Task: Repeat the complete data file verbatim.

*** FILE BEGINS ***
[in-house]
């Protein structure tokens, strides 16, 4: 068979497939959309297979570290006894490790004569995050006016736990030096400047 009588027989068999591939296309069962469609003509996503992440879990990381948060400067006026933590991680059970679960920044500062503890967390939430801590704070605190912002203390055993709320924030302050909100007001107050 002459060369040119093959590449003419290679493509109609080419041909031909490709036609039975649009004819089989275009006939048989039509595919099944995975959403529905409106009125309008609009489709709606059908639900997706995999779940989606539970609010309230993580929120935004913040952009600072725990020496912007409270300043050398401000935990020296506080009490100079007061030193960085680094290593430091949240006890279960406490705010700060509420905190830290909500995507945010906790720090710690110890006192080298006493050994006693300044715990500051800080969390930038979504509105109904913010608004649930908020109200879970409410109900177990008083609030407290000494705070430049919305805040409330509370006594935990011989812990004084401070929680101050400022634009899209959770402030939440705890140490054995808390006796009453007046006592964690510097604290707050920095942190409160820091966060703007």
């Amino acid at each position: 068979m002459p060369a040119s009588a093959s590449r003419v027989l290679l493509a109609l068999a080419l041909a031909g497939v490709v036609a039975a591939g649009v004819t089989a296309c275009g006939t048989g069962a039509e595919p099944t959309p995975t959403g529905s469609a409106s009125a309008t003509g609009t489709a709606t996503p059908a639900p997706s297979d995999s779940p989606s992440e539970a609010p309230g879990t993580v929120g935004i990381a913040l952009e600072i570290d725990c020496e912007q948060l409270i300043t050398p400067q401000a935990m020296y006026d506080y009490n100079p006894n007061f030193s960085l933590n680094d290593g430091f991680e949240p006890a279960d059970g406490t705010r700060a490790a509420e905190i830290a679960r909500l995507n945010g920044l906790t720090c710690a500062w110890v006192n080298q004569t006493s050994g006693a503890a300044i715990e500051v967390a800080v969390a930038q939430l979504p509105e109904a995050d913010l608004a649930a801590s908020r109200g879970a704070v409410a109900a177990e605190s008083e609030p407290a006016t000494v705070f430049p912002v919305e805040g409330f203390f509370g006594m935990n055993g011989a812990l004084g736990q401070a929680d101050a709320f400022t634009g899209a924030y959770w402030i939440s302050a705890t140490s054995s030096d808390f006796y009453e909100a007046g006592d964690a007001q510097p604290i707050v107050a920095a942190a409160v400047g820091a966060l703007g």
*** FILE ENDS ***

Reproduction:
[in-house]
């Protein structure tokens, strides 16, 4: 068979497939959309297979570290006894490790004569995050006016736990030096400047 009588027989068999591939296309069962469609003509996503992440879990990381948060400067006026933590991680059970679960920044500062503890967390939430801590704070605190912002203390055993709320924030302050909100007001107050 002459060369040119093959590449003419290679493509109609080419041909031909490709036609039975649009004819089989275009006939048989039509595919099944995975959403529905409106009125309008609009489709709606059908639900997706995999779940989606539970609010309230993580929120935004913040952009600072725990020496912007409270300043050398401000935990020296506080009490100079007061030193960085680094290593430091949240006890279960406490705010700060509420905190830290909500995507945010906790720090710690110890006192080298006493050994006693300044715990500051800080969390930038979504509105109904913010608004649930908020109200879970409410109900177990008083609030407290000494705070430049919305805040409330509370006594935990011989812990004084401070929680101050400022634009899209959770402030939440705890140490054995808390006796009453007046006592964690510097604290707050920095942190409160820091966060703007």
């Amino acid at each position: 068979m002459p060369a040119s009588a093959s590449r003419v027989l290679l493509a109609l068999a080419l041909a031909g497939v490709v036609a039975a591939g649009v004819t089989a296309c275009g006939t048989g069962a039509e595919p099944t959309p995975t959403g529905s469609a409106s009125a309008t003509g609009t489709a709606t996503p059908a639900p997706s297979d995999s779940p989606s992440e539970a609010p309230g879990t993580v929120g935004i990381a913040l952009e600072i570290d725990c020496e912007q948060l409270i300043t050398p400067q401000a935990m020296y006026d506080y009490n100079p006894n007061f030193s960085l933590n680094d290593g430091f991680e949240p006890a279960d059970g406490t705010r700060a490790a509420e905190i830290a679960r909500l995507n945010g920044l906790t720090c710690a500062w110890v006192n080298q004569t006493s050994g006693a503890a300044i715990e500051v967390a800080v969390a930038q939430l979504p509105e109904a995050d913010l608004a649930a801590s908020r109200g879970a704070v409410a109900a177990e605190s008083e609030p407290a006016t000494v705070f430049p912002v919305e805040g409330f203390f509370g006594m935990n055993g011989a812990l004084g736990q401070a929680d101050a709320f400022t634009g899209a924030y959770w402030i939440s302050a705890t140490s054995s030096d808390f006796y009453e909100a007046g006592d964690a007001q510097p604290i707050v107050a920095a942190a409160v400047g820091a966060l703007g």